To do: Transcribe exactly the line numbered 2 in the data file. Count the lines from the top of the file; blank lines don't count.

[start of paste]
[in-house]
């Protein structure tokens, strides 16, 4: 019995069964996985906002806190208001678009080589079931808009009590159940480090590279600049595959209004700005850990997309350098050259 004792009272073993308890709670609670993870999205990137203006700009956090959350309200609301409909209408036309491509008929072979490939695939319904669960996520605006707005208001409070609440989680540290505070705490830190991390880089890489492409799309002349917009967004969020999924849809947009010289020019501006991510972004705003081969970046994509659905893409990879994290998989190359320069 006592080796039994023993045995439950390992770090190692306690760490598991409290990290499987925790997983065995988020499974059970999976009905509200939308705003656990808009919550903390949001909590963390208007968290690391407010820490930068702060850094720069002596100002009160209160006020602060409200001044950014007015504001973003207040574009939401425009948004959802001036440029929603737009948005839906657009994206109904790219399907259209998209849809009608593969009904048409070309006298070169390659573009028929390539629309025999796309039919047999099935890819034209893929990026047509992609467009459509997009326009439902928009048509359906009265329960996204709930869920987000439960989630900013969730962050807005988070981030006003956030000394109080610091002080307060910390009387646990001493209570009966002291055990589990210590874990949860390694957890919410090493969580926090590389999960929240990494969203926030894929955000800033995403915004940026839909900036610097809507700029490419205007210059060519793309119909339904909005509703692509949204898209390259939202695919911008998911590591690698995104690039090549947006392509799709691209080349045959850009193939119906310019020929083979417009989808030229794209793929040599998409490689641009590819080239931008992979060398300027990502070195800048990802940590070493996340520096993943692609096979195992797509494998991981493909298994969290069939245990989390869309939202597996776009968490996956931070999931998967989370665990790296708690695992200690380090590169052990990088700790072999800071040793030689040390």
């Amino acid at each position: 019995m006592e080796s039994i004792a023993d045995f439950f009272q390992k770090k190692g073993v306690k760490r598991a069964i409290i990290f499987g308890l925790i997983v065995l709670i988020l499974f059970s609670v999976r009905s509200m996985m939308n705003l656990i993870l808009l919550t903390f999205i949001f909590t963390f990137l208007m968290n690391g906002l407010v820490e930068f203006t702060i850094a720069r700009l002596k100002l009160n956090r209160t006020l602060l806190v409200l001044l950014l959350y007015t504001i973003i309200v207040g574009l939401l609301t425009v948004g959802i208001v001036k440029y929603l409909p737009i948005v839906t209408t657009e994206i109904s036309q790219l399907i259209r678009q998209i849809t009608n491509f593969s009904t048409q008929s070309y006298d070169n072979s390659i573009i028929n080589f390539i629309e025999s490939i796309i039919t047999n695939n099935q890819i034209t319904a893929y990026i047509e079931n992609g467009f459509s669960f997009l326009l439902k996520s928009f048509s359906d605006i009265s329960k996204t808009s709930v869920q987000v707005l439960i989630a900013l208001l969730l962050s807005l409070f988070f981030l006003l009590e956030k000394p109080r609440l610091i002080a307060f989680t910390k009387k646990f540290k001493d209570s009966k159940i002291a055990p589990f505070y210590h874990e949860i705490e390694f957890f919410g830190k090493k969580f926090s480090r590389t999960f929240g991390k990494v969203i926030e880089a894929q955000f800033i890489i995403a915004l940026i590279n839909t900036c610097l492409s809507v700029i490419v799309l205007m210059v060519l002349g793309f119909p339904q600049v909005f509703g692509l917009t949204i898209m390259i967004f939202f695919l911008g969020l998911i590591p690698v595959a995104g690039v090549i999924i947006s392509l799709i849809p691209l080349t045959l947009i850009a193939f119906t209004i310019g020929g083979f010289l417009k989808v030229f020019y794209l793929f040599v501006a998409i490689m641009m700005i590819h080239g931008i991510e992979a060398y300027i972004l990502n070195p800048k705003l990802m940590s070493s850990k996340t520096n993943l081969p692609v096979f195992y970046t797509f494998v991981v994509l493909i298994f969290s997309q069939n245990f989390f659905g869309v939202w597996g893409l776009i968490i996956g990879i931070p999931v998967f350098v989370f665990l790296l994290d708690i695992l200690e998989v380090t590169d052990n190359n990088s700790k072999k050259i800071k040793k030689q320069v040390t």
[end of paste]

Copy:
């Protein structure tokens, strides 16, 4: 019995069964996985906002806190208001678009080589079931808009009590159940480090590279600049595959209004700005850990997309350098050259 004792009272073993308890709670609670993870999205990137203006700009956090959350309200609301409909209408036309491509008929072979490939695939319904669960996520605006707005208001409070609440989680540290505070705490830190991390880089890489492409799309002349917009967004969020999924849809947009010289020019501006991510972004705003081969970046994509659905893409990879994290998989190359320069 006592080796039994023993045995439950390992770090190692306690760490598991409290990290499987925790997983065995988020499974059970999976009905509200939308705003656990808009919550903390949001909590963390208007968290690391407010820490930068702060850094720069002596100002009160209160006020602060409200001044950014007015504001973003207040574009939401425009948004959802001036440029929603737009948005839906657009994206109904790219399907259209998209849809009608593969009904048409070309006298070169390659573009028929390539629309025999796309039919047999099935890819034209893929990026047509992609467009459509997009326009439902928009048509359906009265329960996204709930869920987000439960989630900013969730962050807005988070981030006003956030000394109080610091002080307060910390009387646990001493209570009966002291055990589990210590874990949860390694957890919410090493969580926090590389999960929240990494969203926030894929955000800033995403915004940026839909900036610097809507700029490419205007210059060519793309119909339904909005509703692509949204898209390259939202695919911008998911590591690698995104690039090549947006392509799709691209080349045959850009193939119906310019020929083979417009989808030229794209793929040599998409490689641009590819080239931008992979060398300027990502070195800048990802940590070493996340520096993943692609096979195992797509494998991981493909298994969290069939245990989390869309939202597996776009968490996956931070999931998967989370665990790296708690695992200690380090590169052990990088700790072999800071040793030689040390």